Foolish talking. The Greek word here is amusingly instructive. It is morologia, and it is a compound of two words. The second, logia, is familiar to us as the logos of Christ; it means word, or speech. The first is the root word from which we get our word "moron." So this is literally "moron talk." Paul is telling you to stop talking like a bunch of morons!

Think about it: does your usual topic of conversation involve anything about the faith? About the lives and perils of others? Or is the intellectual high point of your day a rehash of what happened to the Dodgers last night? It is not that sports are unfit for conversation; it is that your speech should go much deeper than that. Your words are the outfall of your mind; what do your words say about you?

Coarse joking. Humor depends upon the "sudden perception of incongruity." Some like dirty humor because sex gives rise to incongruity; others because it gives an occasion for talking about sex. But this is not just about sex; it is about that type of humor that discomforts others. This is the kind of joking that must have a butt to the joke, and is so much funnier when the butt is there to be kicked. This is humor which is designed to attack and destroy another human being.

Think about most of the dirty humor you've heard - I speak to the men. What do those jokes say about women? In particular, would you like the woman you love to be the butt of one of those jokes?

Margaret Dumont is always with us. Our society says that anyone who is morally upright is inherently funny, the butt of the joke. That says much more about those laughing than those laughed at.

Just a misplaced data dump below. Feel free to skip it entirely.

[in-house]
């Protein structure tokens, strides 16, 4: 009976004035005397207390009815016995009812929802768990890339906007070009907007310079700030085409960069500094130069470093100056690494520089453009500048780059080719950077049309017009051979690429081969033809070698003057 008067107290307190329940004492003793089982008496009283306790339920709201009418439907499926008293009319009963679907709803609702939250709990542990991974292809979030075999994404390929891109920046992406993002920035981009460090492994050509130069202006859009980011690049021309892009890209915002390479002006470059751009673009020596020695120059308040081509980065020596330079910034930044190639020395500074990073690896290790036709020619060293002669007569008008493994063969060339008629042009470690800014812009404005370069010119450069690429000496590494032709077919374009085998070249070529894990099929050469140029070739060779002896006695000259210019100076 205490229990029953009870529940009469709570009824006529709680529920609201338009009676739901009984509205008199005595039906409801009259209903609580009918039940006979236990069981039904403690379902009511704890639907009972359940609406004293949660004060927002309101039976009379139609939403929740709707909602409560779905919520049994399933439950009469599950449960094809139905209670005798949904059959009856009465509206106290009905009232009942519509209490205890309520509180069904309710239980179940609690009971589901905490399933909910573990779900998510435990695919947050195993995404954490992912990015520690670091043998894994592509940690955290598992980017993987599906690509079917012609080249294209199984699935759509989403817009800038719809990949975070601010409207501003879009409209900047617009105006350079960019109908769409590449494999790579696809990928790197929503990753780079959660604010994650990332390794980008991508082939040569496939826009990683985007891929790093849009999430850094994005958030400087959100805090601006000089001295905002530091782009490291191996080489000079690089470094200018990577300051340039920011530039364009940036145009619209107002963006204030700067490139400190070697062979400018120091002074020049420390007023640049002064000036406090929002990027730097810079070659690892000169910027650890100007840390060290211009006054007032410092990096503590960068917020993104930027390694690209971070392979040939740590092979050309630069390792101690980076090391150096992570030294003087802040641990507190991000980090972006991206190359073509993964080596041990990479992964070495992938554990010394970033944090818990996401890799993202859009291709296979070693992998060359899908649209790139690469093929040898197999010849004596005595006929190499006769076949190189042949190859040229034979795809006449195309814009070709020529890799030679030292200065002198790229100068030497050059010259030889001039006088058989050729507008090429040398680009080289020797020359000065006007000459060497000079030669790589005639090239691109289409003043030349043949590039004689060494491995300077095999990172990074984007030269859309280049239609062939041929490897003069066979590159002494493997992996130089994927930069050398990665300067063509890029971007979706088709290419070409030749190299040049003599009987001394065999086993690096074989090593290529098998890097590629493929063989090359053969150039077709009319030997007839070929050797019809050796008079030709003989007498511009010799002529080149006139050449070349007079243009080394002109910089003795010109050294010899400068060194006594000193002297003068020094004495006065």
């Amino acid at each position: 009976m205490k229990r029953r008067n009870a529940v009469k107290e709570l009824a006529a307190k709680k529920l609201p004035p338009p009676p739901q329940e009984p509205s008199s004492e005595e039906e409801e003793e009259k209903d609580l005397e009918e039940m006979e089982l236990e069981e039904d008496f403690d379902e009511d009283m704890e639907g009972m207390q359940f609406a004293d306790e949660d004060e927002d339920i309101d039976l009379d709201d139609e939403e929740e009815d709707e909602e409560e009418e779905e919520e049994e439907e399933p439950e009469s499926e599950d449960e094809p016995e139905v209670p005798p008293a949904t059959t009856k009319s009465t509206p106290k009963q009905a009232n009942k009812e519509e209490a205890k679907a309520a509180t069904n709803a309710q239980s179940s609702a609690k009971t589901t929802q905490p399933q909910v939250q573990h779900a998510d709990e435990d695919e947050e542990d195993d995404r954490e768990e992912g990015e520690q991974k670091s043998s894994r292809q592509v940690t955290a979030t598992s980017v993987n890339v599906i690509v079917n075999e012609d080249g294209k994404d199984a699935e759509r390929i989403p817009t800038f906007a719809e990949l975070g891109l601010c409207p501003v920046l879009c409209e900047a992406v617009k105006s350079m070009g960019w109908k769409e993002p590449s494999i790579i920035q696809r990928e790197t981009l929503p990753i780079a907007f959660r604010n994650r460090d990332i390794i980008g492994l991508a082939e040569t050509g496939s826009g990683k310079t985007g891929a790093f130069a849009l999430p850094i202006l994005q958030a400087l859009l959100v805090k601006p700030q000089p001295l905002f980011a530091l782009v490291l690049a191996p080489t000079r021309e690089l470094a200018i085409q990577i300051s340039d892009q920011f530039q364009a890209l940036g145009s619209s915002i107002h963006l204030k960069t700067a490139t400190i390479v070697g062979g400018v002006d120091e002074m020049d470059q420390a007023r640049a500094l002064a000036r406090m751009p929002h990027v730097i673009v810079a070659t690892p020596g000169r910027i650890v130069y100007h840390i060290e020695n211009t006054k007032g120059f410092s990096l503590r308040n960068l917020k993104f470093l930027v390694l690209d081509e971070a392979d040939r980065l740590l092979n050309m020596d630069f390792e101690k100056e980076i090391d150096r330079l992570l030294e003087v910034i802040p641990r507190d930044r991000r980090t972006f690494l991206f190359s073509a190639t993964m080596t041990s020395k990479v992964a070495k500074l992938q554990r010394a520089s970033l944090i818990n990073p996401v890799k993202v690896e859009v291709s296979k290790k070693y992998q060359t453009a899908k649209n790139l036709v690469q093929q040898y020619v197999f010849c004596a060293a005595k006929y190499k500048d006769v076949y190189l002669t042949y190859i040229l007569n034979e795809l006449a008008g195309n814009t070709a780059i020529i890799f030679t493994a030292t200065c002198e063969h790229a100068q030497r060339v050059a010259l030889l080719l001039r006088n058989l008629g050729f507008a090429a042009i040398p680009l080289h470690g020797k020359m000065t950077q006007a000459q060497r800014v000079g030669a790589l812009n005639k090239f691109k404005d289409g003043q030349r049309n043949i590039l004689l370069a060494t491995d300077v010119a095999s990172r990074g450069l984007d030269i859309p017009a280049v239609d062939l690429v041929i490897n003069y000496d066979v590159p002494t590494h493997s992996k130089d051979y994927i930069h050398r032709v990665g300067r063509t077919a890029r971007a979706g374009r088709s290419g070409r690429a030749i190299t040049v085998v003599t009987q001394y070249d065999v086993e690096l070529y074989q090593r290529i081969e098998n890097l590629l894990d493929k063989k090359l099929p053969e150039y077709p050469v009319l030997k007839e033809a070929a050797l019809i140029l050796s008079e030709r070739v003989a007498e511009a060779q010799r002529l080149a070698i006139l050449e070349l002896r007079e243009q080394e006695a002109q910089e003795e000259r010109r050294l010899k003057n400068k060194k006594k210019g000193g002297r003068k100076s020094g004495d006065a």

The wrath of God

Paul ends this section by telling us that those who practice such things will not inherit the kingdom of God - no matter how many times they've been to church. Why? Because these things are idolatry. That seems strange to us at first, but consider: idolatry is the worship of an image. Do we worship an image?

·         Do we worship the image of ourselves as one who is loved - and twist that image in sexual behavior?

·         Do we worship the image of ourselves as one who is rich - and distort that image in the pursuit of this world's goods?

·         Do we worship the image of ourselves as gods, setting ourselves up as judges of right and wrong, for ourselves and others?

All these are distortions of the true God's care for his children. You are loved, by the God who is love. You are rich, you are heirs of the kingdom. You do worship the one true God. Distort this at your peril.

But distorted it will be. Someone will come along and with smooth words and bright music tell you otherwise. Do not "partner" with them!

The Life of Offering

You are the children of light, and as such you make an offering to God. Paul now gives us a brief overview of what such offerings are.


Three things Paul mentions here as fruit of the Spirit - a phrase he will use again to good effect.